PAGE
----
"A Penny Saved Is A Penny Earned"

Thursday, April 16, 2009

Budgeting Tips

Budgeting Tips

Money is a funny thing, if you don't decide beforehand where you want it to go, it will still go. An old friend mine use to say, "money is like gas it expands to fill the space". If it's a small space it fits that, if it's a large space it fits that. What he meant was that even though he would make more money it always got spent. There always seemed to be more month than money and he never seemed to have extra. But, at the times in his life where he lost income (because of a job change, etc...), he always seemed to make it work or just barely get by.

Over the years because of a unique position I was in, I had the opportunity to look at a lot of people's finances and one thing I realized is that it doesn't seem to matter how much money you make. I would see the family making $20-30,000/yr doing just fine and then the family making $200-300,000/yr getting behind each month OR the reverse, with the family making $20-30,000/yr getting behind each month and then the family making $200-300,000/yr doing just fine, along with every income level in between. So what this told me is that it doesn't matter what you make, it matters more how you manage it.

This is where this post comes in or where we talk about budgets. There's an old saying that rings true when it comes to budgets, "If you fail to plan, you plan to fail". A budget is a plan for your money, so let's learn how to plan.

To follow the 70/30 rule from my earlier post and get your budget there, you need to first establish where you are. So a budget that has both an "actual" and "planned" section is what we're after. here's a good one to use:

BUDGET FOR _______________(Month/Year)
INCOME

Wages (after taxes) __________
Other income _______________
Total income _______________


PLANNED / ACTUAL

EXPENSES

*Charity P_____________/ A _____________
*Savings P_____________/ A_____________
*Food Storage P_____________/ A_____________
Food P_____________/ A_____________
Mortgage or Rent P_____________/ A_____________
Utilities P_____________/ A _____________
Transportation P_____________/ A_____________
Debt P_____________/ A_____________
Insurance P_____________/ A_____________
Medical P_____________/ A_____________
Clothing P_____________/ A_____________
School expenses P_____________/ A_____________
Spending Cash P_____________/ A_____________

Total Expenses p_____________/ A_____________

Points to Remember:
  • When doing a budget always make sure every cent is allocated! Your income should equal your expenses. If not, the extra will disappear or "expand to fill its space". Your goal is to live under your means, but by following the 70/30 rule, you are doing that, so any extra should go to debt first and then savings. Otherwise the extra gets spent.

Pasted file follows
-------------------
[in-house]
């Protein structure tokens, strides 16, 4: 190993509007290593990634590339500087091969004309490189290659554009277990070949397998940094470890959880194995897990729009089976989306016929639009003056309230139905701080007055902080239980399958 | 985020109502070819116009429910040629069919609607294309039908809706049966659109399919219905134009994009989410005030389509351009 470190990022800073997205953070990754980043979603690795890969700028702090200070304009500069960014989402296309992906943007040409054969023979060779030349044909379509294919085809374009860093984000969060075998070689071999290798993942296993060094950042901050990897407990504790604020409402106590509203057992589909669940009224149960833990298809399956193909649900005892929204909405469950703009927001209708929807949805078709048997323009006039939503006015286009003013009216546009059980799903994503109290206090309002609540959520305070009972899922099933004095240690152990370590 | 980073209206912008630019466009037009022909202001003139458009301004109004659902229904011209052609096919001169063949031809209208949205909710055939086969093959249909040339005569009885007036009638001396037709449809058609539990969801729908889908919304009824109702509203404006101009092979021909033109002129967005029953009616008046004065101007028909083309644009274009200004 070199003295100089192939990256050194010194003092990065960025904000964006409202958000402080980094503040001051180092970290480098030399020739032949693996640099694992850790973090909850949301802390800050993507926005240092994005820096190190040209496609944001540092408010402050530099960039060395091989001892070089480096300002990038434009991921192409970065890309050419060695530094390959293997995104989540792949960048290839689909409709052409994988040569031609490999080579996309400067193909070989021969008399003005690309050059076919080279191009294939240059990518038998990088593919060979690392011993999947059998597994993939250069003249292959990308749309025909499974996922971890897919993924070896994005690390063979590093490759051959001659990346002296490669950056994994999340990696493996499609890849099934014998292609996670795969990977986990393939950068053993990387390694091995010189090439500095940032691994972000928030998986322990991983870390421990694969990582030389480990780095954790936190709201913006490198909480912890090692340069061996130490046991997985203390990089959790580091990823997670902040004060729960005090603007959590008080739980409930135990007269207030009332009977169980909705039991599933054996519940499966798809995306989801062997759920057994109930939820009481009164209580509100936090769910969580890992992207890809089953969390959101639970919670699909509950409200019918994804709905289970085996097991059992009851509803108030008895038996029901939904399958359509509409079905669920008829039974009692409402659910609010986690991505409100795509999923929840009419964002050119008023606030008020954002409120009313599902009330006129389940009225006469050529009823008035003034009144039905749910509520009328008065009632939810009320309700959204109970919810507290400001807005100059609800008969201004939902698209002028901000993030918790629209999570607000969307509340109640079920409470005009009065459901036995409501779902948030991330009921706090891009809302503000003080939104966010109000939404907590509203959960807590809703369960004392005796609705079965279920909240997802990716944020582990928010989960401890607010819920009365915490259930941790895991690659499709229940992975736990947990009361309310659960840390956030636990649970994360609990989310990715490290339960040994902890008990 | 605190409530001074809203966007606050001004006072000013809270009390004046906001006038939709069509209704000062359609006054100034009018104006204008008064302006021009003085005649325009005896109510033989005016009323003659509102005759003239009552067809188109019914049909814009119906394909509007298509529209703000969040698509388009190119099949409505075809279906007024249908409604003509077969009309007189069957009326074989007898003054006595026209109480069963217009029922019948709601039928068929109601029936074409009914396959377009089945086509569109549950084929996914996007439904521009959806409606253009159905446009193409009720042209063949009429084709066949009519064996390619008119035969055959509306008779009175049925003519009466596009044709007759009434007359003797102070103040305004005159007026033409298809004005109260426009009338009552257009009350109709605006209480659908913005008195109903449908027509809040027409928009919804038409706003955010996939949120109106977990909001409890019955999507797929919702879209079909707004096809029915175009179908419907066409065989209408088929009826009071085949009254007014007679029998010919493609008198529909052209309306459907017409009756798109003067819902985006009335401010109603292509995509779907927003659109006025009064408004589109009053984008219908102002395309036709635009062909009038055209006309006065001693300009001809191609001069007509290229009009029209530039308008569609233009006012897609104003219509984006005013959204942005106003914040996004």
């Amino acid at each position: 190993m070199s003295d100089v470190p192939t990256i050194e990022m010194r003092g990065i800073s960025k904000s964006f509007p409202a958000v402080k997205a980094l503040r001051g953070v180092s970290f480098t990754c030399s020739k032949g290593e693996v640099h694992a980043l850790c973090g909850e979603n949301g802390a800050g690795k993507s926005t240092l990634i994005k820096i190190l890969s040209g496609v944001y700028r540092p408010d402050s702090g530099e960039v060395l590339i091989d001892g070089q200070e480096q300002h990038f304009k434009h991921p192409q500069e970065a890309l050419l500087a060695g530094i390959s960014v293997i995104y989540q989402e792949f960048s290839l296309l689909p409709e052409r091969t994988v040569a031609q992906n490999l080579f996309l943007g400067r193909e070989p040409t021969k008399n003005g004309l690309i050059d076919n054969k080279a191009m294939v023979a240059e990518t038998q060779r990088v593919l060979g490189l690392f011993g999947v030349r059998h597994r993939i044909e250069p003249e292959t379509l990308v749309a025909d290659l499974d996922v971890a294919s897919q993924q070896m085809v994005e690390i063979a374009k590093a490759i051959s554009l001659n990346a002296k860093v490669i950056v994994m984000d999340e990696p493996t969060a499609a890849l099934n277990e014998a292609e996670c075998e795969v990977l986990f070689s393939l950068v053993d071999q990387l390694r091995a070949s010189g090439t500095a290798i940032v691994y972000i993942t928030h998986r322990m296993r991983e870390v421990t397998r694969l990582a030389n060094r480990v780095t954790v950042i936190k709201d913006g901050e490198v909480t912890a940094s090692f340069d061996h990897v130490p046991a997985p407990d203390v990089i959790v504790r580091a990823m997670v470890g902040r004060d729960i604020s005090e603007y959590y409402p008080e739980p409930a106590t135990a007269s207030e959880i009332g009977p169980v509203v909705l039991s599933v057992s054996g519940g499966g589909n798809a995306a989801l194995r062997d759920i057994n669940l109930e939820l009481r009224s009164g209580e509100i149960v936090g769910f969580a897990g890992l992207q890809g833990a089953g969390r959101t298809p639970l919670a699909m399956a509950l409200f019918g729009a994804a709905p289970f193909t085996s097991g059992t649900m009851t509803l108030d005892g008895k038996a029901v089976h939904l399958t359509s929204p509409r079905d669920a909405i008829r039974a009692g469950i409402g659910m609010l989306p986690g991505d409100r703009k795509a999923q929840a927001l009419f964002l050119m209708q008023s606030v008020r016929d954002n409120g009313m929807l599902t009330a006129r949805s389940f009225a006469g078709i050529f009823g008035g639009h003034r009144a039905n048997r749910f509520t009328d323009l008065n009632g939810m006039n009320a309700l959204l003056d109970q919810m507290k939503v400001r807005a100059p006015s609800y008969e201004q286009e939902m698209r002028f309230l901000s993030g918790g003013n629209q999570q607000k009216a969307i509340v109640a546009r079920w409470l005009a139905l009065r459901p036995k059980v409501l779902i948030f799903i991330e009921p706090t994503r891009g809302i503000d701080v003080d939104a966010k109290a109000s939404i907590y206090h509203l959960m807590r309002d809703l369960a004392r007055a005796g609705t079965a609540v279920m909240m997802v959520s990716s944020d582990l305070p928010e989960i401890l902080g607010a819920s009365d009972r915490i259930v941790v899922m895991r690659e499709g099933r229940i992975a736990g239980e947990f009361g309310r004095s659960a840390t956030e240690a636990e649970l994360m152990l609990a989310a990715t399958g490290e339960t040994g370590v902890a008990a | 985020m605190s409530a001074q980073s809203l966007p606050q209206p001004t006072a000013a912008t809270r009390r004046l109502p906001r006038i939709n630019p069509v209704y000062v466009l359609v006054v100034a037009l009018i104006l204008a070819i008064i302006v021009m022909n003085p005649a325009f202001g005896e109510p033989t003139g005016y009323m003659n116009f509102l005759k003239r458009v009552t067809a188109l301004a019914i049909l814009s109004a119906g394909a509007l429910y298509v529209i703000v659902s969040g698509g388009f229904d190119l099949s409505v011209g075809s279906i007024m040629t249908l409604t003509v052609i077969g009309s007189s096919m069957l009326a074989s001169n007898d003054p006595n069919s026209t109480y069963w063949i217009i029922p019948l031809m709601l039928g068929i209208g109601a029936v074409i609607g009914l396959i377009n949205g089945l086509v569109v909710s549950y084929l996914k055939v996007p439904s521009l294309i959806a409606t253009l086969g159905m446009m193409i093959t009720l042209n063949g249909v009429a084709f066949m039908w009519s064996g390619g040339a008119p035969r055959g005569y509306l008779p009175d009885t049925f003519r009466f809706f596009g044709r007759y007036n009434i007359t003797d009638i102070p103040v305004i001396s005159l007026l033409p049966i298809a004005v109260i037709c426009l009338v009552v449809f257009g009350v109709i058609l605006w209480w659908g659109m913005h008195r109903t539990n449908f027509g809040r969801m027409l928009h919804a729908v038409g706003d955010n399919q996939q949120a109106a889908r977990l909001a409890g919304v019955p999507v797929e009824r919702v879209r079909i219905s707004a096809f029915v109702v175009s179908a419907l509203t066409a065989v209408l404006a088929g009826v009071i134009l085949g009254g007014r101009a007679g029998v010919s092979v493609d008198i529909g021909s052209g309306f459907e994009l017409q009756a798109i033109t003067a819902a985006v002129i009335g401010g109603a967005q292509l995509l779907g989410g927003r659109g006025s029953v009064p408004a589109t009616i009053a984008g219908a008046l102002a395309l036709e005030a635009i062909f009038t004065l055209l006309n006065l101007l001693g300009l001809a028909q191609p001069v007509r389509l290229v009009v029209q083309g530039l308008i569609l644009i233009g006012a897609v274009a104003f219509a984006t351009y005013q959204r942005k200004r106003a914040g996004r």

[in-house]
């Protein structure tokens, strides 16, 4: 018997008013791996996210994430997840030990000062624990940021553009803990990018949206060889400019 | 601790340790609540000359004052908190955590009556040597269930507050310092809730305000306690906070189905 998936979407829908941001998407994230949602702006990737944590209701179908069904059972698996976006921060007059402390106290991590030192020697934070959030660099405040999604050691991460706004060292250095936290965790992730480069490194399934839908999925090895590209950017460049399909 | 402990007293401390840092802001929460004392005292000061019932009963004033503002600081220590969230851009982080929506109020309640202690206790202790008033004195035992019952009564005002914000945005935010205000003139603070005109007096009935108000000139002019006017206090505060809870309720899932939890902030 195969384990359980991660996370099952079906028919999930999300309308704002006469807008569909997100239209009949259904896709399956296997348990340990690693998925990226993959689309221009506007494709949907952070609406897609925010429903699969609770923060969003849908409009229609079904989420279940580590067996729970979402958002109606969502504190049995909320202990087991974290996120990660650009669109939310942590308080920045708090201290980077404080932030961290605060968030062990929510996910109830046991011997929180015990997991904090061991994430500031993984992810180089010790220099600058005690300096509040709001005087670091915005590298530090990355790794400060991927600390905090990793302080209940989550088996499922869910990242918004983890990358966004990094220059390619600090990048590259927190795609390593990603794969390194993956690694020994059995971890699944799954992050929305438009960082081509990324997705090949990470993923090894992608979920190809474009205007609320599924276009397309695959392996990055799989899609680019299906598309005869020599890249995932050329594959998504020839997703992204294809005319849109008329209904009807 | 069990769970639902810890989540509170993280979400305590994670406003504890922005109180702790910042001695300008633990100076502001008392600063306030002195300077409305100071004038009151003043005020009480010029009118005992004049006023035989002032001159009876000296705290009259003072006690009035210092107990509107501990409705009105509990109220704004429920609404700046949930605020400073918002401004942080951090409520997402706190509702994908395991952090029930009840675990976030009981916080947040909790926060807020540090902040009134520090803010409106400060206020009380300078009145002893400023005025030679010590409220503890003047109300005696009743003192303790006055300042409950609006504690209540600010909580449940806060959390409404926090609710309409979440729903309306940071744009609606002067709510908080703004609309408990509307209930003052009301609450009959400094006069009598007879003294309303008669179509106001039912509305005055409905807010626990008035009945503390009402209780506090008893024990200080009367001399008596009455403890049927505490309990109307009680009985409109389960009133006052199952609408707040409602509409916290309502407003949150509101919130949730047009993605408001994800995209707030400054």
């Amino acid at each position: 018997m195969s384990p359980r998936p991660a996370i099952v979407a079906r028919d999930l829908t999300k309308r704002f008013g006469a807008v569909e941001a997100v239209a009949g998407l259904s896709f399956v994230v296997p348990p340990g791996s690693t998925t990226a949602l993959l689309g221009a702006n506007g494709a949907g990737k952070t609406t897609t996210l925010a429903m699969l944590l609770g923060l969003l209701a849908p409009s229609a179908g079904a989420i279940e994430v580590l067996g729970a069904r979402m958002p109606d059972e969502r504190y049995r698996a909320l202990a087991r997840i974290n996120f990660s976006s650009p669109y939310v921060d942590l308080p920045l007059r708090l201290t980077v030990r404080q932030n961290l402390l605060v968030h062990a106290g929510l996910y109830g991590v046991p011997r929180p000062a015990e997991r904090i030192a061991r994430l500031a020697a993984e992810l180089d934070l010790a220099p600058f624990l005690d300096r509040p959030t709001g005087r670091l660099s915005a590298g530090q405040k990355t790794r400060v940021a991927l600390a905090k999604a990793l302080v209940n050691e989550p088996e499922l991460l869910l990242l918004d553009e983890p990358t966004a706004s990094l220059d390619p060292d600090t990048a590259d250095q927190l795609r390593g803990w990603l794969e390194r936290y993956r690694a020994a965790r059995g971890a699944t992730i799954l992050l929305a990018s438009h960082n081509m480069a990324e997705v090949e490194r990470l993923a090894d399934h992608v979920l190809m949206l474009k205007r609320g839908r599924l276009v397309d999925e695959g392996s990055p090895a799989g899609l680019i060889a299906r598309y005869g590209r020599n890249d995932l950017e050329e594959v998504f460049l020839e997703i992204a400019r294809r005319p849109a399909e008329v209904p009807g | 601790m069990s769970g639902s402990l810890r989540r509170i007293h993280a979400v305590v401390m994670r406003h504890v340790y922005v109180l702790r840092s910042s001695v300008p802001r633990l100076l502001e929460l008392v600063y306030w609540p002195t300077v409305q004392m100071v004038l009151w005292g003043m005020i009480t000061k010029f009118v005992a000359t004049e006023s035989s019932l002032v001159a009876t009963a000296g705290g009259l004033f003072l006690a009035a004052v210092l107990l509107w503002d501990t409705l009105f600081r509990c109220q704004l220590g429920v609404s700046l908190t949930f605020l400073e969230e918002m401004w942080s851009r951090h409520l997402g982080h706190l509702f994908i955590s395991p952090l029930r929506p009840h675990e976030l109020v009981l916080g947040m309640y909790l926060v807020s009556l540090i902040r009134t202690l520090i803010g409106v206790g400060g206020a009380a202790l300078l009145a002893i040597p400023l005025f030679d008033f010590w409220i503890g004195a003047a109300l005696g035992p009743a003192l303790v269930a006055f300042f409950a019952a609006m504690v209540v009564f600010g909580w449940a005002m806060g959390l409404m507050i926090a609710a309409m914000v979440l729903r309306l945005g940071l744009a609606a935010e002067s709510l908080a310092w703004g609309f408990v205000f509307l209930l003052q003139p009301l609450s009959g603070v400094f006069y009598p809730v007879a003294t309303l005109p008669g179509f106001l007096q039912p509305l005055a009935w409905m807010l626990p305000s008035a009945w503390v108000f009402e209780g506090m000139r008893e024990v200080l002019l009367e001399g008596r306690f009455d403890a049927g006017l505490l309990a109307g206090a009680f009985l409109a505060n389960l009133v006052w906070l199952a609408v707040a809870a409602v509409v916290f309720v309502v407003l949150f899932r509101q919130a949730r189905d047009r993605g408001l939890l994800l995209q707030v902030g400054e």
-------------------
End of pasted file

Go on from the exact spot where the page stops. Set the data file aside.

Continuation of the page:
• Always have a "spending cash" item or "misc. money" item, where you can spend the money on anything you want and it's not accountable to any other budget item. If you don't have this item on your list, most people will spend it anyways, but if you do most will stick with the amount allocated. For example, say you only have an extra $5 every month, but you don't budget it and so when you're out you stop and get a meal which cost you $10 and then your spouse spends another $20 on something they wanted and now you're over budget by $25. Sound familiar? Now, if you knew you only had $5 most people have a tendency to only spend $5 or darn close. Personally, there's been times in my life when the budget only allowed $5 and so my wife got $2.50 and I got the other half. She would go garage selling with her half, so she could get her shopping fix and I would buy off the dollar menu. But there's also been times when the budget allowed for hundreds of dollars for spending cash. Reality is that most will blow money anyways, so always set aside something no matter how small, the trick is to not be surprised at the end of the month and know what you're going to spend beforehand.

  • Budget for a specific period of time (such as weekly or monthly) according to your pay schedule. If income and expenses vary from week to week or month to month, prepare a new budget each and every pay period, until you can become stable.

Remember "If you fail to plan, you plan to fail".

Less is more,

---Greg

1 comment:

  1. Thanks for sharing such great post, according to me budgeting doesn't mean that you have to compromise your needs but it is important for planning financial life. Household Budgeting means to create a planning for the money spending. Build emergency fund, minimize the use of credit card, planning, etc. are the tips for making personal household budgeting.

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